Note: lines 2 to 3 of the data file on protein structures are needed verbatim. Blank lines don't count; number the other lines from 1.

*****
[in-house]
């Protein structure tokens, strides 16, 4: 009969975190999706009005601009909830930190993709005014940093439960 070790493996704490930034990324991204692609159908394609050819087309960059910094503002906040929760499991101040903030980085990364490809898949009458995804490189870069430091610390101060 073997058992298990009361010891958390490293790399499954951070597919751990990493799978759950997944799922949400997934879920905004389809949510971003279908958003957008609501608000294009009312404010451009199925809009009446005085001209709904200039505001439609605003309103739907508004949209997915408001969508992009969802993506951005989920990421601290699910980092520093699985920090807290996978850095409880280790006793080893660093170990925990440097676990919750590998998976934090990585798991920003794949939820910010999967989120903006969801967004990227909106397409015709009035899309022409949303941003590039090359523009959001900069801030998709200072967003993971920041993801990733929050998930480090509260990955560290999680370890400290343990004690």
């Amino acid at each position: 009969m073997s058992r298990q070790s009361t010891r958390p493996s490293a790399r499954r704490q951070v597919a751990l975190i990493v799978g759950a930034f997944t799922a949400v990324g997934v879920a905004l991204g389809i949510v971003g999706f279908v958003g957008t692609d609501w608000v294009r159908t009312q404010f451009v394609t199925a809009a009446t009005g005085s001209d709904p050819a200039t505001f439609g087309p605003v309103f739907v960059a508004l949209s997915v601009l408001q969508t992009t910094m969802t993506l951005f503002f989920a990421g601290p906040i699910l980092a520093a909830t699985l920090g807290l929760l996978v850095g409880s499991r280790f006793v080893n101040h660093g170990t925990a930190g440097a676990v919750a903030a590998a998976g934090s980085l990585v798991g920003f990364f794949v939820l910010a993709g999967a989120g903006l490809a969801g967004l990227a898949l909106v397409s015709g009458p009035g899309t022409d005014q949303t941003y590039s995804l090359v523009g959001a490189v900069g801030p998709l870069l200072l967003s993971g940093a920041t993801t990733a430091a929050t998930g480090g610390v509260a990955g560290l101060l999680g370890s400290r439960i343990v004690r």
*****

């Protein structure tokens, strides 16, 4: 009969975190999706009005601009909830930190993709005014940093439960 070790493996704490930034990324991204692609159908394609050819087309960059910094503002906040929760499991101040903030980085990364490809898949009458995804490189870069430091610390101060 073997058992298990009361010891958390490293790399499954951070597919751990990493799978759950997944799922949400997934879920905004389809949510971003279908958003957008609501608000294009009312404010451009199925809009009446005085001209709904200039505001439609605003309103739907508004949209997915408001969508992009969802993506951005989920990421601290699910980092520093699985920090807290996978850095409880280790006793080893660093170990925990440097676990919750590998998976934090990585798991920003794949939820910010999967989120903006969801967004990227909106397409015709009035899309022409949303941003590039090359523009959001900069801030998709200072967003993971920041993801990733929050998930480090509260990955560290999680370890400290343990004690």
């Amino acid at each position: 009969m073997s058992r298990q070790s009361t010891r958390p493996s490293a790399r499954r704490q951070v597919a751990l975190i990493v799978g759950a930034f997944t799922a949400v990324g997934v879920a905004l991204g389809i949510v971003g999706f279908v958003g957008t692609d609501w608000v294009r159908t009312q404010f451009v394609t199925a809009a009446t009005g005085s001209d709904p050819a200039t505001f439609g087309p605003v309103f739907v960059a508004l949209s997915v601009l408001q969508t992009t910094m969802t993506l951005f503002f989920a990421g601290p906040i699910l980092a520093a909830t699985l920090g807290l929760l996978v850095g409880s499991r280790f006793v080893n101040h660093g170990t925990a930190g440097a676990v919750a903030a590998a998976g934090s980085l990585v798991g920003f990364f794949v939820l910010a993709g999967a989120g903006l490809a969801g967004l990227a898949l909106v397409s015709g009458p009035g899309t022409d005014q949303t941003y590039s995804l090359v523009g959001a490189v900069g801030p998709l870069l200072l967003s993971g940093a920041t993801t990733a430091a929050t998930g480090g610390v509260a990955g560290l101060l999680g370890s400290r439960i343990v004690r």